The Adobe Camera Raw Advantage

The process of converting a digital image from its latent state, as it exists after exposure on your camera's storage media, to the edited version in Photoshop is extremely complex and a detailed discussion of this process is beyond the range of this book.

(See Appendix S for reference to a book that will fully explain the details of working with images in Adobe Camera Raw.)

But it's important to have at least a general idea of what happens at this stage so you can make informed decisions about how to proceed.

The first thing to understand is that all digital images start out as grayscale data after the light from the lens passes through an array of tiny colored filters positioned in front of the camera's CMOS, CCD photosensitive detectors. (Foveon sensors work differently in this regard.) This means that the grayscale image data has to be converted into color information before it can be displayed.

Next, digital sensors measure light in very different ways than either film or our eyes do. Human vision responds to light in a distinctly non-linear way, whereas digital sensors simply measure amounts of photons in a strictly linear manner. The bottom line is that digital images need to go through a process called Tone Mapping before they will look the natural to our eyes (see Appendix D: Exposure and the Digital Linear Effect for a more complete description of this issue).

The important implication of all of this is that any image corrections you make at this stage of the process are fundamental and generally much less damaging to the quality of your image than editing done in Photoshop. There are also ways that you can color-correct and otherwise manipulate images during the conversion process that simply can't be duplicated in Photoshop. This is the reason for the next cardinal rule for digital photographers:

Do as much image correction as possible during the raw conversion stage before editing your image in Photoshop.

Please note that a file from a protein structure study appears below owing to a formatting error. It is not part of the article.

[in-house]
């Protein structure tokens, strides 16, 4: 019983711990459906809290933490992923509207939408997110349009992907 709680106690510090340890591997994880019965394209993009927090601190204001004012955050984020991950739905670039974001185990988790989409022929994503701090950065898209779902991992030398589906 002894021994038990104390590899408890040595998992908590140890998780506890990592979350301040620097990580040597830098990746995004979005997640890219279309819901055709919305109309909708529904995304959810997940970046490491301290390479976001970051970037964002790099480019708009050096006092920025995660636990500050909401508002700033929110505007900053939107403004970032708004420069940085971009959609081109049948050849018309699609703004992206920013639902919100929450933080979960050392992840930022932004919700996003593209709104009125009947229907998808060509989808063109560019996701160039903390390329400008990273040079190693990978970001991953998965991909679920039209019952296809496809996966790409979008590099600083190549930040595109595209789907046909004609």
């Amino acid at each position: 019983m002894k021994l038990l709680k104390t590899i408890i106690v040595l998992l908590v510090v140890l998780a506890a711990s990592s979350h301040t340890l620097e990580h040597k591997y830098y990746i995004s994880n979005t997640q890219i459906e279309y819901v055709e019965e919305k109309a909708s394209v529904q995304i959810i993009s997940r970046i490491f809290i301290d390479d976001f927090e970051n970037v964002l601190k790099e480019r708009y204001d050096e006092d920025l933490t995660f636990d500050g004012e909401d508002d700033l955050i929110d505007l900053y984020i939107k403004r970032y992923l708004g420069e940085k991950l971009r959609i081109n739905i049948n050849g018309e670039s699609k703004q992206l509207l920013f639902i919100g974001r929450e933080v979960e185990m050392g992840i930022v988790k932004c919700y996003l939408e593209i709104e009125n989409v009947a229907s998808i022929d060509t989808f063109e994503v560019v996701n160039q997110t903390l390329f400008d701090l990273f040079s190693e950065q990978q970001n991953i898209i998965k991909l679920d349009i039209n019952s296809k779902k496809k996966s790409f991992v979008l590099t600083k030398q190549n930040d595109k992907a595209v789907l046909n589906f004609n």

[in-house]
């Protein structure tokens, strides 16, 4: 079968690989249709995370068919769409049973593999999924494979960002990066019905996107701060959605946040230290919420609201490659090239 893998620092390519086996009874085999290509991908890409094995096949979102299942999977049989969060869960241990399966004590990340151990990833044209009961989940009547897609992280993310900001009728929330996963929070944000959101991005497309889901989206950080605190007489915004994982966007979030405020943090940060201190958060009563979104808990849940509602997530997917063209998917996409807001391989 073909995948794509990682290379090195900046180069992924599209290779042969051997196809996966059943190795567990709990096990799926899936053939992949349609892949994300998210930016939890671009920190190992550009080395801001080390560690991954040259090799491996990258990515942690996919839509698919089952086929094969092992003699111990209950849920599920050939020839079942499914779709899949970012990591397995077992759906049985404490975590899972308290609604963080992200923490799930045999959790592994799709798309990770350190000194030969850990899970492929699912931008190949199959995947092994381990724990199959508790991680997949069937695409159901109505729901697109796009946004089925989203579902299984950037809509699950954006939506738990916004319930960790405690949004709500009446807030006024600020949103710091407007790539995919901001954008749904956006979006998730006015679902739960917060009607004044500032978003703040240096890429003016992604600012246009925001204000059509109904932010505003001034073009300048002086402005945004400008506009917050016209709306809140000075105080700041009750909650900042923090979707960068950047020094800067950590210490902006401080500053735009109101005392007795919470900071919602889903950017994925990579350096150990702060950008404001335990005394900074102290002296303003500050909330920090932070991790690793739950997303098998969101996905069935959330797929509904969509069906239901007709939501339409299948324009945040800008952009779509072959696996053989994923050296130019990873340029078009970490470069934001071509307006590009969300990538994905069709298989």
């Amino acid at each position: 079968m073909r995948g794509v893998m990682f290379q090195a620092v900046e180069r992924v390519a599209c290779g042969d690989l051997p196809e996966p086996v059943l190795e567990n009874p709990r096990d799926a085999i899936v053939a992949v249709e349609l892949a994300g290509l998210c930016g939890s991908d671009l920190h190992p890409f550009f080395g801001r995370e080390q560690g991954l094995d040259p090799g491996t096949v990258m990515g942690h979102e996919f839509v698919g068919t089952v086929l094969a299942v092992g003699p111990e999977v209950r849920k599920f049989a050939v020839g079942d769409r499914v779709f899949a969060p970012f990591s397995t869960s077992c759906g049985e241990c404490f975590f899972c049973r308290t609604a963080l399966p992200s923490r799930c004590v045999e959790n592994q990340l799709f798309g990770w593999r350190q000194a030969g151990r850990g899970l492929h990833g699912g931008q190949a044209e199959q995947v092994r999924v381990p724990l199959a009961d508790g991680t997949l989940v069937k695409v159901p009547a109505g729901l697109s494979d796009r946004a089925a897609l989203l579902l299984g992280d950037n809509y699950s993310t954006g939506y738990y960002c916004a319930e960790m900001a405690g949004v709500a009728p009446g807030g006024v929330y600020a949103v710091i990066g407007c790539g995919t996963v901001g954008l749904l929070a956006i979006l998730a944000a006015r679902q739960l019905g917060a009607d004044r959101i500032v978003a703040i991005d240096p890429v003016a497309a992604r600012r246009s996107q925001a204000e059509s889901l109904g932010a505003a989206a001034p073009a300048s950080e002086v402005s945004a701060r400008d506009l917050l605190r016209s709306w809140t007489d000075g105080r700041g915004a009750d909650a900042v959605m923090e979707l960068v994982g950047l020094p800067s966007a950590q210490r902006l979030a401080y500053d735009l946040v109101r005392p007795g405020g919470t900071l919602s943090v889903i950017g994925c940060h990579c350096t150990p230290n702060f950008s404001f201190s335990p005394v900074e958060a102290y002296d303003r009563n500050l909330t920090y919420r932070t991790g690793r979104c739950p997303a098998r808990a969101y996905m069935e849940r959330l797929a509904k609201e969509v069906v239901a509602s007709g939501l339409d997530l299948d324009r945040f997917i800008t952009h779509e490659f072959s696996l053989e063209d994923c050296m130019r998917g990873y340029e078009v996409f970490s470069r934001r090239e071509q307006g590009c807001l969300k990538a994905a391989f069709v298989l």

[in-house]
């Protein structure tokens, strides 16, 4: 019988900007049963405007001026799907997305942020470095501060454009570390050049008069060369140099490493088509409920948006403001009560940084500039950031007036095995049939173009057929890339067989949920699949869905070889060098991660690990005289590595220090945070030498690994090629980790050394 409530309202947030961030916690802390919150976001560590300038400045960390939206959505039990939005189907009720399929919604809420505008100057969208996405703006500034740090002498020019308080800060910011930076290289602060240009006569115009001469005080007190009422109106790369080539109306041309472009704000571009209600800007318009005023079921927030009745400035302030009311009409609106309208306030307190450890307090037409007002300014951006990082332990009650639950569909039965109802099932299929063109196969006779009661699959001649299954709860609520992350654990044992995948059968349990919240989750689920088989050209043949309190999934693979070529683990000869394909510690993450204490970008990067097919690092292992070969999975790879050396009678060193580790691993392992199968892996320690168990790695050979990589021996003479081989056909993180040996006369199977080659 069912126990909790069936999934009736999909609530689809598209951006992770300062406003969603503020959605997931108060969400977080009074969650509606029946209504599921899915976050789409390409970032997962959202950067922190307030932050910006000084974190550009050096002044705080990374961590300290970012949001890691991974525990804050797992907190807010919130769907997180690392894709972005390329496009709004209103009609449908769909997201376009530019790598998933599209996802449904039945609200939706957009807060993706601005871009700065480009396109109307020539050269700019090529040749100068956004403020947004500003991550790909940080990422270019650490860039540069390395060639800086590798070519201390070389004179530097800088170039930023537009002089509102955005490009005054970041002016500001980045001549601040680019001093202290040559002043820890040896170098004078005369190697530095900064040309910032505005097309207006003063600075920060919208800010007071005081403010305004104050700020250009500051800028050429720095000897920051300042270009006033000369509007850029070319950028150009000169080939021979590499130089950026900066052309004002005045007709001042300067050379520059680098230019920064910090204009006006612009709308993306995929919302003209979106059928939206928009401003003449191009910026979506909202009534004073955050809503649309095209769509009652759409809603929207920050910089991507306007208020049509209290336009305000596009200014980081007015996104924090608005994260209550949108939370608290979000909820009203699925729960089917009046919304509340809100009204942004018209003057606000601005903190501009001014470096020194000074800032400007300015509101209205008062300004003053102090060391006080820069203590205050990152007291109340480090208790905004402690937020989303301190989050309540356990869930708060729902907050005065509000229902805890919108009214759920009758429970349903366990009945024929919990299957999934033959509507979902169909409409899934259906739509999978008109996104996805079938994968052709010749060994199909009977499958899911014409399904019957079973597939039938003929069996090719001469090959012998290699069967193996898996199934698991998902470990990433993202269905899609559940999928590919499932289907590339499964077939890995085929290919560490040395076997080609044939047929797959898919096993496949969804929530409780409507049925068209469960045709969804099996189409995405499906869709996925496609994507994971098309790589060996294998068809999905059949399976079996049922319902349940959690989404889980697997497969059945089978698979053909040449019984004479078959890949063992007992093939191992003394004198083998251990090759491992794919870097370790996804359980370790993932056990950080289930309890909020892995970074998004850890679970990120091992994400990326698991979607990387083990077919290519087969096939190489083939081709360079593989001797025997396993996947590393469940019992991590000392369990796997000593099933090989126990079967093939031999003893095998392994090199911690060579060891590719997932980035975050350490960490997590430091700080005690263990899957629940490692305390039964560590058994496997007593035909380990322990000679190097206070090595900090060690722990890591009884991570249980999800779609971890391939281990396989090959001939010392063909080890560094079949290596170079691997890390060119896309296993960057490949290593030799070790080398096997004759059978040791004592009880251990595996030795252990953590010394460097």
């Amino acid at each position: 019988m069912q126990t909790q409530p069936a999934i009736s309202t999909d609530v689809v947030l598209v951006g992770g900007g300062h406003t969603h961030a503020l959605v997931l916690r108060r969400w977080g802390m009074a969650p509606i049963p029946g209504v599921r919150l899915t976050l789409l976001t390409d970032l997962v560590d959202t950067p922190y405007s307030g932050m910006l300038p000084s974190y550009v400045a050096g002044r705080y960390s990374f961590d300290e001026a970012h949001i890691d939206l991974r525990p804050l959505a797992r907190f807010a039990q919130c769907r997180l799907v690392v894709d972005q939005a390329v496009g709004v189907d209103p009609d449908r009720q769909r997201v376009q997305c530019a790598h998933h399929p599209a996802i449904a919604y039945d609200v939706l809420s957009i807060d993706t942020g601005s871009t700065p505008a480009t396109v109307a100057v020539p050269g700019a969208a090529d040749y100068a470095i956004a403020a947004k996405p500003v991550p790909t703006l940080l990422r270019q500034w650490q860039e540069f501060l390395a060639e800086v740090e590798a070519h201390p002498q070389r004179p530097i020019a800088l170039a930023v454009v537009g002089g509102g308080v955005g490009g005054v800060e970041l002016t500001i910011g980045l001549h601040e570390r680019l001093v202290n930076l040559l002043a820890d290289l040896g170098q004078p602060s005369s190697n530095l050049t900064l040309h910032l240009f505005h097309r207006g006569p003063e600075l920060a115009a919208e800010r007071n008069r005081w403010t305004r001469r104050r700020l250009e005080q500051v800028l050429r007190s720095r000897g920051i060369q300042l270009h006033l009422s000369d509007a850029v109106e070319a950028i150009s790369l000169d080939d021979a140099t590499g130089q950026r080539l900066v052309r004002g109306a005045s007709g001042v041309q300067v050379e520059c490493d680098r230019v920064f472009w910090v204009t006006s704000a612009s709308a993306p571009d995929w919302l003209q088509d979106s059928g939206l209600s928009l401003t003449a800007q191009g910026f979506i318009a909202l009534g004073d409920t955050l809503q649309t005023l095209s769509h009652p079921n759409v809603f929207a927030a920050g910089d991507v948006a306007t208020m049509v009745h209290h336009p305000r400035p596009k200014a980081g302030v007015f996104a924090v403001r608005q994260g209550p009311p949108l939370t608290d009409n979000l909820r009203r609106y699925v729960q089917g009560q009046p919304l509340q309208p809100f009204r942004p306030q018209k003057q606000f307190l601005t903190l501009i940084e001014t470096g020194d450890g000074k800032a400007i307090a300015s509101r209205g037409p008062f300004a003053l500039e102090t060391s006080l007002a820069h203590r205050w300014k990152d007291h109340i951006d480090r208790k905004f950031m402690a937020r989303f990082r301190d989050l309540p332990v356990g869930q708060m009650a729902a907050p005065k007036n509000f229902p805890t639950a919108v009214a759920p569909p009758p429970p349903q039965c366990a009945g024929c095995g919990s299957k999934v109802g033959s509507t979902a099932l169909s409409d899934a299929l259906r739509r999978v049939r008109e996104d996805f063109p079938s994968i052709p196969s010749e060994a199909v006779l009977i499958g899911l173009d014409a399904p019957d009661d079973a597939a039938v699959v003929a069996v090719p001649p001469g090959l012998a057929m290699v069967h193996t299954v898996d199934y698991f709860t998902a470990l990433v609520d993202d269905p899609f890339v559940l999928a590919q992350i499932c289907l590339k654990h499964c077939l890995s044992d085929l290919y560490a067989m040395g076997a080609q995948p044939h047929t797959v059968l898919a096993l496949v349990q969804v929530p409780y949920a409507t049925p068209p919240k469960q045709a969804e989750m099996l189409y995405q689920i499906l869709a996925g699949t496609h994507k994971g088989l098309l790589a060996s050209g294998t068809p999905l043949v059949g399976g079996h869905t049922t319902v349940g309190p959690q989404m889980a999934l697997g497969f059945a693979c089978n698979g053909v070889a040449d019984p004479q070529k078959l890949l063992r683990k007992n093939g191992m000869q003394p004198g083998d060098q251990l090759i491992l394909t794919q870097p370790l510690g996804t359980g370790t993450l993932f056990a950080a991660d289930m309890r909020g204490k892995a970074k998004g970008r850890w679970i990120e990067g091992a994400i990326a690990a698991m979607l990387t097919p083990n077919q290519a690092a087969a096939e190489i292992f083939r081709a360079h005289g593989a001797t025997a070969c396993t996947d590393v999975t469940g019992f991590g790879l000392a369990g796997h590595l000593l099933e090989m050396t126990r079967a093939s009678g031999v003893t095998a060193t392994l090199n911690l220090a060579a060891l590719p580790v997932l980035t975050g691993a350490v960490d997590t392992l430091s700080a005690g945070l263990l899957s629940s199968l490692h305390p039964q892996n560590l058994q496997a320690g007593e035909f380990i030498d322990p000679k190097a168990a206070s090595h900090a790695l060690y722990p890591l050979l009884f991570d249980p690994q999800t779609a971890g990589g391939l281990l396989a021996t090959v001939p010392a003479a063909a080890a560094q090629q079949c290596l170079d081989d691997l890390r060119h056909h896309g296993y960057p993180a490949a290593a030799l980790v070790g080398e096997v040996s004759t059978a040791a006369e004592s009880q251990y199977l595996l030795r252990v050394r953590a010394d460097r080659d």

Note: Scanners can't currently produce raw-formatted files that can be opened and edited using the Adobe Camera Raw utility. This is because scanners are creating digital images from sources that have already been through the conversion process; either as the negative or slide you are scanning, or the print made from that film. This means that the .nef files produced by Nikon film scanners aren't the same as the raw files captured by Nikon digital cameras.

Appreciating the importance of the raw conversion process leads directly to the question of what software you should use to do this. There are two general choices.

Every manufacturer of digital cameras offers proprietary software specifically designed to convert their raw files. Nikon Capture NX and the Canon RAW Image converter are examples of this kind of software.

But here we come up against what I have discovered to be a very reliable fact: Camera manufacturers aren't as proficient or creative at designing digital editing software as is a company that makes this its primary business.

Added to this is the fact that all digital images eventually end up being edited in Adobe Photoshop in any case, so you are better off using software that is specifically designed to be compatible with this environment.

100 Photography Tips

100 Photography Tips

To begin with your career in photography at the right path, you need to gather more information about it first. Gathering information would provide you guidance on the right steps that you need to take. Researching can be done through the internet, talking to professional photographers, as well as reading some books about the subject. Get all the tips from the pros within this photography ebook.

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